Fabric can also be sold in rolls, which can be more economical than purchasing fabric pieces individually. Rolls come in a variety of widths including 8 1/2-inches wide or more, to accommodate different printers. The user then need only worry about cutting the fabric to the length desired, because the width is uniform along the roll.
- slide 5 of 8
How to Prepare the Fabric
Before printing on fabric, the fabric itself must be prepared and treated. Treating the fabric allows the fabric to later be washed without removing the ink from the fabric, or resulting in faded ink.
- Bubble Jet Set
- Freezer paper
Step 1: Use scissors to cut the fabric to a size that is slightly bigger than the paper size your printer will accommodate. Although you will have to cut the fabric to the appropriate print size later, having a larger fabric piece will help with the preparation process.
Step 2: Soak the selected fabric in Bubble Jet Set solution. This product is sold commercially to prepare fabric for inkjet printing and allows the ink to remain permanently on the fabric. Remove the fabric from the solution after approximately five minutes.
Step 3: Allow the fabric to dry completely and place the fabric on a flat surface. Position the shiny side of a piece of freezer paper on the fabric. Iron the freezer paper onto the fabric to form a backing for the fabric. Avoid using steam when ironing the paper onto the desired fabric. Ensure that the fabric is smooth and wrinkle-free.
Step 4: Cut the fabric to a size that is slightly smaller than what the printer will accommodate. The most common size is 8 1/2-by-11-inches. Remove any stray threads from the fabric edges with scissors.
- slide 6 of 8
How to Print
Once you have completed the fabric preparation, you are ready to print the selected design on the fabric with the inkjet printer of your choice. Although the actual printing process is fairly simple, there are a few steps to follow when printing on fabric.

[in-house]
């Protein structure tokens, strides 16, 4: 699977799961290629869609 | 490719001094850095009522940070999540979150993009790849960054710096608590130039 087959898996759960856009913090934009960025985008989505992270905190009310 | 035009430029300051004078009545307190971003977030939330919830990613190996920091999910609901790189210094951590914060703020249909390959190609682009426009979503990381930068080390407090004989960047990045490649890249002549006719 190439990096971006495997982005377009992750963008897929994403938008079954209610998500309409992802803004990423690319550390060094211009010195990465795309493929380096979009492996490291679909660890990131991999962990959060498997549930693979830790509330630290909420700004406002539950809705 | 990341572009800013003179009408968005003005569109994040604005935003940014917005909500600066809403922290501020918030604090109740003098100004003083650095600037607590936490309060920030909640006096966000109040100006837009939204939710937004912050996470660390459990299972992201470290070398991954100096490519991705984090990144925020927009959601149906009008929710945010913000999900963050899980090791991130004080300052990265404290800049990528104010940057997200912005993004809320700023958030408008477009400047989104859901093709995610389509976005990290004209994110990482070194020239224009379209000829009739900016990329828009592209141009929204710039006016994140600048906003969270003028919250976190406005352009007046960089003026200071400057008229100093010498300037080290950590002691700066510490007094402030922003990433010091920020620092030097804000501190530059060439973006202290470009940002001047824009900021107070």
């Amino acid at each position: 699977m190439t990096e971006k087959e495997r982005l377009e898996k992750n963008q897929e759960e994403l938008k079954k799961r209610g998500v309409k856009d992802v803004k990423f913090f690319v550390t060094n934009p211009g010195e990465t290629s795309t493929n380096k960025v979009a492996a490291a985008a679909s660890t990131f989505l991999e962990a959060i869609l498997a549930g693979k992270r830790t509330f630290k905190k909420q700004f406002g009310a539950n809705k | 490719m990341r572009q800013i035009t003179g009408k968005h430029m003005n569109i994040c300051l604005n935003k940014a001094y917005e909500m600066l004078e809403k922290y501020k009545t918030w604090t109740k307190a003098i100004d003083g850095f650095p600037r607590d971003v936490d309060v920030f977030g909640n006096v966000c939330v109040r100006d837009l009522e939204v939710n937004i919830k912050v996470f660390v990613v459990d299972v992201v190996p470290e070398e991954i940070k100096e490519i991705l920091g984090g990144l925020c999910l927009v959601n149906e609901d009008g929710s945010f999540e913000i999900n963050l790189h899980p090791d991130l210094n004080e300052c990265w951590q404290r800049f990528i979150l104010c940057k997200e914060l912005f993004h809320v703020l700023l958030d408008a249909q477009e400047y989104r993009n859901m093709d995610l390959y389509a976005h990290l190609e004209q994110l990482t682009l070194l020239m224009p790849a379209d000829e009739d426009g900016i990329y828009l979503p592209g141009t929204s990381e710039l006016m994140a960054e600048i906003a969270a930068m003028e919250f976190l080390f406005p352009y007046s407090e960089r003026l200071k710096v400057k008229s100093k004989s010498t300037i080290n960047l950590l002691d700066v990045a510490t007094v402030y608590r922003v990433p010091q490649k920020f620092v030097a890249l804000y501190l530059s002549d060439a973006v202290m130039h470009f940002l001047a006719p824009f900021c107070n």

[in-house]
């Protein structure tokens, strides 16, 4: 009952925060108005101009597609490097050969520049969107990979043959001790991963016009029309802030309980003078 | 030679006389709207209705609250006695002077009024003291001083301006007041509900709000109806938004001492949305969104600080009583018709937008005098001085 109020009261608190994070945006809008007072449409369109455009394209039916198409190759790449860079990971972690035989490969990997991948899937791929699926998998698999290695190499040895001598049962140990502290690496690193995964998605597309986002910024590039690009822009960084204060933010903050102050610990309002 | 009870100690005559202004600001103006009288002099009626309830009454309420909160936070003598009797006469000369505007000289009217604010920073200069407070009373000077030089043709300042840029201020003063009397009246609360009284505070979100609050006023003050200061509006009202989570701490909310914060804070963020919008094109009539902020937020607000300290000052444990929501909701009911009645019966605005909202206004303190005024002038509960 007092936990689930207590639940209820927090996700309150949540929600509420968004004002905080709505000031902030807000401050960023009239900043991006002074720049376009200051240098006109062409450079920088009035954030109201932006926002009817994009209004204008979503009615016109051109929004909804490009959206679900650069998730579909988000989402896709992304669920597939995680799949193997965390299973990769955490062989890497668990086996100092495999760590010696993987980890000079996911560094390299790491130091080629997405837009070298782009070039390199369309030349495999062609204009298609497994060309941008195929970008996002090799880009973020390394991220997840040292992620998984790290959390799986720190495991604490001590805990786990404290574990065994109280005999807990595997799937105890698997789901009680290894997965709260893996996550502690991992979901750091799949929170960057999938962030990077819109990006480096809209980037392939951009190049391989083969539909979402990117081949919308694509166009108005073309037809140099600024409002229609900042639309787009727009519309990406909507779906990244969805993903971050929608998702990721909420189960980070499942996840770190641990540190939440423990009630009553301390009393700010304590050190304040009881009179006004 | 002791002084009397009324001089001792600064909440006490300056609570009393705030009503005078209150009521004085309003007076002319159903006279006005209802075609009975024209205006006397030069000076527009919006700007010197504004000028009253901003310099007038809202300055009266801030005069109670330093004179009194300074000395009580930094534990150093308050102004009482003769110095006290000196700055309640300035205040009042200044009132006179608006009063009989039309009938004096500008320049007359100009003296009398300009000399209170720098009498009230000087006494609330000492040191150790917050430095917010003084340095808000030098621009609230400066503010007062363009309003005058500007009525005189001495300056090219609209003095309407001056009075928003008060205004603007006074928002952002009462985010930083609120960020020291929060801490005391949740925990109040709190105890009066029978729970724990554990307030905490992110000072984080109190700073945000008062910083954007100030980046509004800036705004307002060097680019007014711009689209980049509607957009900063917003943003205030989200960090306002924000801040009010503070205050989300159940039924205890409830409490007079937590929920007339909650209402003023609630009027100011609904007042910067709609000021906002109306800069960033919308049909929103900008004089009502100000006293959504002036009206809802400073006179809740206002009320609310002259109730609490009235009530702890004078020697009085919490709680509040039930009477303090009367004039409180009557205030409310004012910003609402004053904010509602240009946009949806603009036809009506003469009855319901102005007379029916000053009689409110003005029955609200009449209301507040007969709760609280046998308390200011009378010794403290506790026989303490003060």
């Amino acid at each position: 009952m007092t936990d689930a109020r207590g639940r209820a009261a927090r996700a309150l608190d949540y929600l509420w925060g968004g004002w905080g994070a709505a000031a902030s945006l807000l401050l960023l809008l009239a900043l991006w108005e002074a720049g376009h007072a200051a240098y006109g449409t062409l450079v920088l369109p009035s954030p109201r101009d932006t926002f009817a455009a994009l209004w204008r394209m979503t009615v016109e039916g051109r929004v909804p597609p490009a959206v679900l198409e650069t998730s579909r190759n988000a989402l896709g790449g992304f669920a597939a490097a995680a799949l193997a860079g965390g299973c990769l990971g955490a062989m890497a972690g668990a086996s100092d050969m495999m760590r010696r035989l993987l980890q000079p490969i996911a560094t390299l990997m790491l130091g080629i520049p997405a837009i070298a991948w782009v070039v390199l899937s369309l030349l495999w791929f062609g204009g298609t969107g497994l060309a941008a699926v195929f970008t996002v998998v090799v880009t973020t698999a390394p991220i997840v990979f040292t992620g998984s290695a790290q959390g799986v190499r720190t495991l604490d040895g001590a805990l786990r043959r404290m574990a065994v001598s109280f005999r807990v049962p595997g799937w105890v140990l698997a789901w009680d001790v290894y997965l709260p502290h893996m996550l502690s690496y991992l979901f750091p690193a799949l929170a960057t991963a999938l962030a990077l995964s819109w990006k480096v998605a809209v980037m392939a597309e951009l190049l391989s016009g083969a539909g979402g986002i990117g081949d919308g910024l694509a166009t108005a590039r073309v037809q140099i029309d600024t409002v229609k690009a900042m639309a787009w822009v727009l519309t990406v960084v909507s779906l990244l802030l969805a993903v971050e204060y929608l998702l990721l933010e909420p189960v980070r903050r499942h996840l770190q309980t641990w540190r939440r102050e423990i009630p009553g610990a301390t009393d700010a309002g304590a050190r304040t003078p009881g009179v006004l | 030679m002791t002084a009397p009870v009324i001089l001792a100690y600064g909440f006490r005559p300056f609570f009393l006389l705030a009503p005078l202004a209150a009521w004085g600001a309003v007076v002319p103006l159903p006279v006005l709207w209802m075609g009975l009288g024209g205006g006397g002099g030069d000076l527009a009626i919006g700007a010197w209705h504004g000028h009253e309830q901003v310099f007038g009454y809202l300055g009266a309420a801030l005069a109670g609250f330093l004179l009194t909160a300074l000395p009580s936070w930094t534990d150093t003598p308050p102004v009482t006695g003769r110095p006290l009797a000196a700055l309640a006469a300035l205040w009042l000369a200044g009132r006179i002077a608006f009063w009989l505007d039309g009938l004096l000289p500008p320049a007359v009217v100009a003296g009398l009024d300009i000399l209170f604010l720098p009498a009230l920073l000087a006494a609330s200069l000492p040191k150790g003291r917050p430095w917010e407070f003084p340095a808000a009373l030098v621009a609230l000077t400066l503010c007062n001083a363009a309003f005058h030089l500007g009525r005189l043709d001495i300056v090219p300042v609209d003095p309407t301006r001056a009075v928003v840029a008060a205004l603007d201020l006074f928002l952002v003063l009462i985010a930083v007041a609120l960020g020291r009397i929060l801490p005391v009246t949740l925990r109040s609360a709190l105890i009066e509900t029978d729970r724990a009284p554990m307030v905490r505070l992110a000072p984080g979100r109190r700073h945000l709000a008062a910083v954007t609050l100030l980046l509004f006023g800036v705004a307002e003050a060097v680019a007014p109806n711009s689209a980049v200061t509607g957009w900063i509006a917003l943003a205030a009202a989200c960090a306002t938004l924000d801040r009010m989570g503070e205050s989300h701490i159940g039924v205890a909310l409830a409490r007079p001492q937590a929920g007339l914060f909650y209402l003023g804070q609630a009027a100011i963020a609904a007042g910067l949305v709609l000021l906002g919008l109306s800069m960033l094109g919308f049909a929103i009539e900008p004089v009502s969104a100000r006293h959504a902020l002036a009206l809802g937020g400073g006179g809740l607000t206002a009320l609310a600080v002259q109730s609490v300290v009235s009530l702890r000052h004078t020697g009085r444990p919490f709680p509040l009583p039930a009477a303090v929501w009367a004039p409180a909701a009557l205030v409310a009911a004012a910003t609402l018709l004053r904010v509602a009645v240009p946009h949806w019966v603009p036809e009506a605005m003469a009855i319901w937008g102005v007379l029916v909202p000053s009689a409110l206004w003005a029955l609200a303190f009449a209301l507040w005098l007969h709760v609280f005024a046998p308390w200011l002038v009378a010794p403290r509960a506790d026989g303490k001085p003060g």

Step 1: Print the design on a sheet of paper before printing your design onto fabric, to ensure that you are happy with the design and how it will be printed. Remove one of the papers from the printer’s tray and mark one side of the paper with a pen. Re-insert the paper with the marked side facing upwards. Print the design on the paper for a test-print.
Step 2: When the paper exits the printer, check if the pen mark is on the side the design was printed on or on the underside of the paper. This will allow you to determine which side to place the fabric on inside the printer. If the mark is on the underside of the paper, place the fabric in the printer with the freezer paper backing facing upwards. If the mark is on the design side of the paper, place the fabric inside the printer with the backing facing downwards. Ensure to remove all the paper from the printer and insert only one fabric sheet at a time.
Step 3: Print on the fabric with regular printer settings and controls. Allow the fabric to dry for approximately 30 minutes for the ink to set.
- slide 7 of 8
- Printers used at home were not originally designed to print on fabric, which means that not all printers will print properly on fabric. Putting fabric through the printer can be hazardous and potentially damage the printer.
- Avoid using laser printers to print on fabric. Always use inkjet printers. The heat from a laser printer can melt the fabric sheet.
- slide 8 of 8
Lewis, Andrew. “How-To: Print on Fabric with an Inkjet Printer", http://blog.craftzine.com/archive/2010/07/how-to_print_on_fabric_with_an.html
Hewlett-Packard. “Print on inkjet fabric sheets", http://h71028.www7.hp.com/hho/cache/344435-0-0-39-121.html
Hanson, Gloria. "Inkjet Printing on Fabric", http://www.gloriahansen.com/articles.php?p=1&ID=3